DO: Make sure your instrument is in tune before you get on stage.
DON’T: Tune in the middle of someone else’s song.

If you tune your instrument before leaving the house, chances are it will be pretty close when you get to the venue and just need a little tweaking. It’s not uncommon to step out of the room or go to the back a song or two before your turn to check your tuning and center yourself before going on stage. (A word of caution, if you leave the room to someplace that is a different temperature, that can throw your tuning out of whack and you’ll just have to re-tune when you come back!)

DO: Be ready to go when it’s your turn.
DON’T: Start getting ready only after your name is called, or walk out of the room and miss your slot.

Have your instrument out, tuned, and if appropriate, discretely and respectfully work your way toward the stage when it’s almost your turn. The time between performers is the most boring for the audience, and they’ll notice if you are taking a long time before you start singing. The more you are able to minimize the transition, the more the audience and the host will appreciate your professionalism.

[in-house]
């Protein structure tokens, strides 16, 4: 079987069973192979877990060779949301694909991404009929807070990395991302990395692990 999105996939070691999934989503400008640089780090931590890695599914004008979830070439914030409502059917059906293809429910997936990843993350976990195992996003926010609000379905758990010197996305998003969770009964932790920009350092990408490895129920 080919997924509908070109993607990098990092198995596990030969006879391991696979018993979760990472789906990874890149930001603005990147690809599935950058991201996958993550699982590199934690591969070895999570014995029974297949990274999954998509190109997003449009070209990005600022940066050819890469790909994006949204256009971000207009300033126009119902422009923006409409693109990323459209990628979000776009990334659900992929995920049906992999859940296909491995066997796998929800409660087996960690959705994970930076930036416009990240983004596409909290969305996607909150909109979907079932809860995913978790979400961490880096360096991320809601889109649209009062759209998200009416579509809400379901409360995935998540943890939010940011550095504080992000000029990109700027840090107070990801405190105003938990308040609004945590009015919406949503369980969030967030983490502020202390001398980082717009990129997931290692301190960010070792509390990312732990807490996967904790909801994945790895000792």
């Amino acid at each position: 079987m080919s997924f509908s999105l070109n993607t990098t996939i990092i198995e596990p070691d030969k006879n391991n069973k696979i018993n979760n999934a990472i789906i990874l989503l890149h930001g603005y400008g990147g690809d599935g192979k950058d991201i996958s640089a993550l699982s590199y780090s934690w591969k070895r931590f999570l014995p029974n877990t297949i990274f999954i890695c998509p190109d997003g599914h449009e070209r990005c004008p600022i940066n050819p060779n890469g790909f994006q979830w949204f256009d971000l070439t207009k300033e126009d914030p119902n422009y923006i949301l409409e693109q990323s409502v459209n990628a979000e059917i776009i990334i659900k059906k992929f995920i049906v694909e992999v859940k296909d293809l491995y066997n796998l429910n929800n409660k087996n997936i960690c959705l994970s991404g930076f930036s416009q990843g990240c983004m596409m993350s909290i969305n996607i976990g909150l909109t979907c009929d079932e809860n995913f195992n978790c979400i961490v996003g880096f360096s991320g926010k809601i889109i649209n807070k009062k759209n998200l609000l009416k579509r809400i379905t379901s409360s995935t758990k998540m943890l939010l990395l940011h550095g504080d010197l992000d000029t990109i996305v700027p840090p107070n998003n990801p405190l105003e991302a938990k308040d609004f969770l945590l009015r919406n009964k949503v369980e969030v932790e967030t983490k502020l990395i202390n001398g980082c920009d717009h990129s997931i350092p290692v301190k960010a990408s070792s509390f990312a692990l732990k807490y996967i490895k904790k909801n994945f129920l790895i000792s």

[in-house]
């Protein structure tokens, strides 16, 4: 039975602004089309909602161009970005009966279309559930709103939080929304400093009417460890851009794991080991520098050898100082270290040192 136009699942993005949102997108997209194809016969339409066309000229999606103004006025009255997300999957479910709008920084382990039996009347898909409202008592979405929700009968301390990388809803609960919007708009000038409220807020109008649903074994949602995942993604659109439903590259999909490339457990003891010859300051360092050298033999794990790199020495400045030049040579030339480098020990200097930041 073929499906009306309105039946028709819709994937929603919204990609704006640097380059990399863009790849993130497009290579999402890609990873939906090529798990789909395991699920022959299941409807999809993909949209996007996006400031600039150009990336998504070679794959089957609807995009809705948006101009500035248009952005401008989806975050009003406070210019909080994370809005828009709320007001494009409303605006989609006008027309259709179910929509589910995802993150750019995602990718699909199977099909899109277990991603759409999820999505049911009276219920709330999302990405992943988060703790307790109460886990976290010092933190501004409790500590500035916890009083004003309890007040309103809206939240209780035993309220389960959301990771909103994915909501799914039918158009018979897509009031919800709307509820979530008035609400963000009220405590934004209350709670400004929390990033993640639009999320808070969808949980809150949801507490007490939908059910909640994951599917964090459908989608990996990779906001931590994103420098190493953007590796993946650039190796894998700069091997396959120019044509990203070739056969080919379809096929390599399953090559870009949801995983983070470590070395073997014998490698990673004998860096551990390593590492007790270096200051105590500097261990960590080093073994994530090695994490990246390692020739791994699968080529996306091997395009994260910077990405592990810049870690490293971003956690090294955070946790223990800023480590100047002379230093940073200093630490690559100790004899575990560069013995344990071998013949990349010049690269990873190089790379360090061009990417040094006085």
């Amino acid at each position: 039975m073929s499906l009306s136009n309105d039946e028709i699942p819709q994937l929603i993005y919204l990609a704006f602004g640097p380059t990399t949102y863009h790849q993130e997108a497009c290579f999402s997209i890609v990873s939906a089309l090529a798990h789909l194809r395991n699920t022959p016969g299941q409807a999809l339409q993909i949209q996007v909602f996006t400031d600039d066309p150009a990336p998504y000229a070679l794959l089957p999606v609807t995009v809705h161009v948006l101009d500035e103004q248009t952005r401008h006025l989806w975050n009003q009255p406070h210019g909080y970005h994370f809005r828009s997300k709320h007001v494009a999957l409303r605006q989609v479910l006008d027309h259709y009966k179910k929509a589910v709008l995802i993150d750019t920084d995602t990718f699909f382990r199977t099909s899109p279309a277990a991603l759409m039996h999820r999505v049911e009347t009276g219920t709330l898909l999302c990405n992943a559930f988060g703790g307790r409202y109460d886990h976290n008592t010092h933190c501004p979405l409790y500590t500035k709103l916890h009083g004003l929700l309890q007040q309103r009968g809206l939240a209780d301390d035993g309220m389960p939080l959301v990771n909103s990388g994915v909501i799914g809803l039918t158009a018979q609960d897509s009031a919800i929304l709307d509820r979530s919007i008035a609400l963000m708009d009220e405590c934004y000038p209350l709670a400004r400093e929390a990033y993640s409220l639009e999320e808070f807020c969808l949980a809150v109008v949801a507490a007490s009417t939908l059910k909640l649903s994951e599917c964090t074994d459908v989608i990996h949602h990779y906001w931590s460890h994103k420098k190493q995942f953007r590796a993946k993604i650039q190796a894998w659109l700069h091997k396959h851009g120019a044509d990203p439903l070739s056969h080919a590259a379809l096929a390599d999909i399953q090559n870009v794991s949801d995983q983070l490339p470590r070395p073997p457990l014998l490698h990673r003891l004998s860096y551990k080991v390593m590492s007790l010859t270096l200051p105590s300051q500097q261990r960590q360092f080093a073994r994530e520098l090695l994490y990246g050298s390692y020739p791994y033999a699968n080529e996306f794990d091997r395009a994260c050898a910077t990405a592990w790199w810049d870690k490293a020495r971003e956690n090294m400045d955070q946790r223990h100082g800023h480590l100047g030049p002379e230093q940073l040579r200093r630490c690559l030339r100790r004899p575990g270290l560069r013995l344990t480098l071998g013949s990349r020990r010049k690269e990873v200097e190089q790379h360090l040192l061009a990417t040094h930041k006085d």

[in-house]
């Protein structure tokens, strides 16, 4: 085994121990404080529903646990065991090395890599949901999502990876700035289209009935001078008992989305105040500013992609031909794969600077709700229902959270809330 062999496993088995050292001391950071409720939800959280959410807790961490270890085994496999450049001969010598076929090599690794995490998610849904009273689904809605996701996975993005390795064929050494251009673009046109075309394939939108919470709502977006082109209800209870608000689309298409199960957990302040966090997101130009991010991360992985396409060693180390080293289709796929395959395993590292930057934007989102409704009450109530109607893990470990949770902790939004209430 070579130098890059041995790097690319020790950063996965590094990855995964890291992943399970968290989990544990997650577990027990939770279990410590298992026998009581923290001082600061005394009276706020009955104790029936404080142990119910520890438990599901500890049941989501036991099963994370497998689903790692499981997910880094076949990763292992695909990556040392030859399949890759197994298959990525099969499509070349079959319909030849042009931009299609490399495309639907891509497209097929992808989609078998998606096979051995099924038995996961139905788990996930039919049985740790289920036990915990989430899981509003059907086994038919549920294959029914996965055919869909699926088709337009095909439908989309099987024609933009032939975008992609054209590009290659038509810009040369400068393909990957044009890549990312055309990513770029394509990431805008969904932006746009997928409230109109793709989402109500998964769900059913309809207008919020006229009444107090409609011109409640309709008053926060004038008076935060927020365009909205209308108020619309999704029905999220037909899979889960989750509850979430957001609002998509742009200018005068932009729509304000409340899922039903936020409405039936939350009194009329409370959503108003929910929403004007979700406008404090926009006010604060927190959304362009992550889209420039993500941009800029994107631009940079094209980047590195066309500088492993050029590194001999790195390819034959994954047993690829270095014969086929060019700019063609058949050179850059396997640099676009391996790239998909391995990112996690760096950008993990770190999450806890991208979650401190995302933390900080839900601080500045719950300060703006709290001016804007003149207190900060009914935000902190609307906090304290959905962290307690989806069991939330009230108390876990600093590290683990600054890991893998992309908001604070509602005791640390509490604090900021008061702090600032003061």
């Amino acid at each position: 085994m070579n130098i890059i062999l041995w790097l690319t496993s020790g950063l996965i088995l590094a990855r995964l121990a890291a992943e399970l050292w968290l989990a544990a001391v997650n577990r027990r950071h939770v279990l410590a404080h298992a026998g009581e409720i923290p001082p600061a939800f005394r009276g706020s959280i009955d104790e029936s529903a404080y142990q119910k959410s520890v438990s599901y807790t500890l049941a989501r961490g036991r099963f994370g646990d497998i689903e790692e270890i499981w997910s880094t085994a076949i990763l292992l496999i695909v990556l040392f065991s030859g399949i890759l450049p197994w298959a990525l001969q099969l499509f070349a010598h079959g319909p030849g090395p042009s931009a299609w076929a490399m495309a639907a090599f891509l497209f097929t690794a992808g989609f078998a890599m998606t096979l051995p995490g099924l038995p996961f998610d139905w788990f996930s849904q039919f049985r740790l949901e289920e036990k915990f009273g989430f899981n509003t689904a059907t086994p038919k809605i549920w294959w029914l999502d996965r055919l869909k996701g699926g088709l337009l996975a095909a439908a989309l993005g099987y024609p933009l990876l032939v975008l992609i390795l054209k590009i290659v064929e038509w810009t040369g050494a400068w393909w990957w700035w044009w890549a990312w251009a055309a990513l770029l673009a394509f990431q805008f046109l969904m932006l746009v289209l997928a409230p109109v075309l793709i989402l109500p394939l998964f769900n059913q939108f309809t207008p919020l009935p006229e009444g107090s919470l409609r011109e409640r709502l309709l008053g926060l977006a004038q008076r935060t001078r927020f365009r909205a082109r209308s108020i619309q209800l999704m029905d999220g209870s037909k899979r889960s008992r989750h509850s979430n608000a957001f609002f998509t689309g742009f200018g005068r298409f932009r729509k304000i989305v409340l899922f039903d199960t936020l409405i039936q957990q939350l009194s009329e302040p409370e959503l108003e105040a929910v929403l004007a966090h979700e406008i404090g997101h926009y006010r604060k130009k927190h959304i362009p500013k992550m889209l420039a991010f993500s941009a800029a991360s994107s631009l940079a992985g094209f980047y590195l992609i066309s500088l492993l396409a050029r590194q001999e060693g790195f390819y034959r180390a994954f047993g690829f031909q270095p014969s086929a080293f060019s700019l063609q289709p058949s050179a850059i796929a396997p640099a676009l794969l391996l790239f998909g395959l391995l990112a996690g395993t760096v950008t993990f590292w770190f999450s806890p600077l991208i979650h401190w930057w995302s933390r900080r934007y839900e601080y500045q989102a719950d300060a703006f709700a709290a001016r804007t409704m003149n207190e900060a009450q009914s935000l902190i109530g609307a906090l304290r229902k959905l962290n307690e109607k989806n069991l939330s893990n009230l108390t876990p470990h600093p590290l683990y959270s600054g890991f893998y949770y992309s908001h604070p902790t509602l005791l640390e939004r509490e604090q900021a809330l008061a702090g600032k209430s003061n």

DO: Let the host know if you prefer to sit or stand.
DON’T: Adjust the mics and cables yourself unless they give you the go-ahead.

The host wants to accommodate you to perform in the way you feel most comfortable, so let them know your preference. It’s usually best to position yourself the way you normally would and then let them adjust the equipment to you. Not only do they know their equipment best, it may be delicate or expensive and you don’t want to be the one to ruin it!
Remember to breathe!

If you’ve got a case of butterflies in your stomach, it may help to remember that everyone performing is either as nervous as you, MORE nervous than you, or can remember the time when they were as nervous as you. So breathe, smile and do your best!

DO: Check in with the host or sound person before plugging in or unplugging your instrument.
DON’T: Unplug immediately after playing, or walk off stage with the cord still plugged in.